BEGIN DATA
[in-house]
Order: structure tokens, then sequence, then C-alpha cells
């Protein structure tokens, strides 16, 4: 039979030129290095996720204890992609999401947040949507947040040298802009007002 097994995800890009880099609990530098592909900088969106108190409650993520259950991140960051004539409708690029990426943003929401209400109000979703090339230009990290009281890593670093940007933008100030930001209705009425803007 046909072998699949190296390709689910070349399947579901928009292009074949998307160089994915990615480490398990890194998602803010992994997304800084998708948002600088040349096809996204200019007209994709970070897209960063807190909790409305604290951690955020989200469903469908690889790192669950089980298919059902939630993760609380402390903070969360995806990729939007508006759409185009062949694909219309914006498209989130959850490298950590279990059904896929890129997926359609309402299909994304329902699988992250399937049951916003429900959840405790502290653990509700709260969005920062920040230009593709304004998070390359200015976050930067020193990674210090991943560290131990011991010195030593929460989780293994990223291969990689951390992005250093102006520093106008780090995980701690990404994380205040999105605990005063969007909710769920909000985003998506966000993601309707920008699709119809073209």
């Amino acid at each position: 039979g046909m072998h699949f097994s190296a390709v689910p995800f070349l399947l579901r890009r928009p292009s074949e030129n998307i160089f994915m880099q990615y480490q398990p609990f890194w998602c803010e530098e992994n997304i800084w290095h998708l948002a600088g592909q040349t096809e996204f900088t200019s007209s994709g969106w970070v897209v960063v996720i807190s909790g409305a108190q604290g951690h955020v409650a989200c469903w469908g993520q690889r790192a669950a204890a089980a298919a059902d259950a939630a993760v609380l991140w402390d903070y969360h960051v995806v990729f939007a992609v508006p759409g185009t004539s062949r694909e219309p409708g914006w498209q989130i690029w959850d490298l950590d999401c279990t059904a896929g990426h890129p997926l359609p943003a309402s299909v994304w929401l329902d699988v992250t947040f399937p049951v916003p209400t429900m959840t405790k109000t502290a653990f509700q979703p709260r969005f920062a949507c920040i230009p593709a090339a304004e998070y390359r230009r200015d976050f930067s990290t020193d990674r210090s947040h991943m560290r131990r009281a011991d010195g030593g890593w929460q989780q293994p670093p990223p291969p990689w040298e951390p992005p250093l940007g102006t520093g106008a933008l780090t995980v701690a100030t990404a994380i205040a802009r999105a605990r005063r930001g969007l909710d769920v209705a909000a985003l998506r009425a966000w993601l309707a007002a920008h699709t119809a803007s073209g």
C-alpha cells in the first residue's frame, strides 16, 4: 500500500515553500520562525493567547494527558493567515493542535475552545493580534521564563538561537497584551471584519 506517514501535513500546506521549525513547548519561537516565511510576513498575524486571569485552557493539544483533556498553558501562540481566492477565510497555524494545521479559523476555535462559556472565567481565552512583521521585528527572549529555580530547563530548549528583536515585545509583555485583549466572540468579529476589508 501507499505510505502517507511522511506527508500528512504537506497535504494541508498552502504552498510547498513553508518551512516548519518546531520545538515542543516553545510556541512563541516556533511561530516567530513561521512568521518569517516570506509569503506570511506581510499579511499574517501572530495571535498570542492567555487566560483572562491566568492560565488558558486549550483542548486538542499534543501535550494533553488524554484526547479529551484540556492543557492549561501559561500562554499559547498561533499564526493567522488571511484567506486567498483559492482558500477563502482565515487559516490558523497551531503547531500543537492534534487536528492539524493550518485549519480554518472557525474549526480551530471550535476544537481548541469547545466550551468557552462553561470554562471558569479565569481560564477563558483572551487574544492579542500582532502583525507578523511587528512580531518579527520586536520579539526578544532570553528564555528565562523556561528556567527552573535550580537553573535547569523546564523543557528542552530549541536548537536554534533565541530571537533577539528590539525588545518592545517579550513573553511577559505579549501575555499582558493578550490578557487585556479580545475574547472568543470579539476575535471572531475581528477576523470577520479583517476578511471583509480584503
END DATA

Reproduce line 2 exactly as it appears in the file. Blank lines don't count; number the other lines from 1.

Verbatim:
Order: structure tokens, then sequence, then C-alpha cells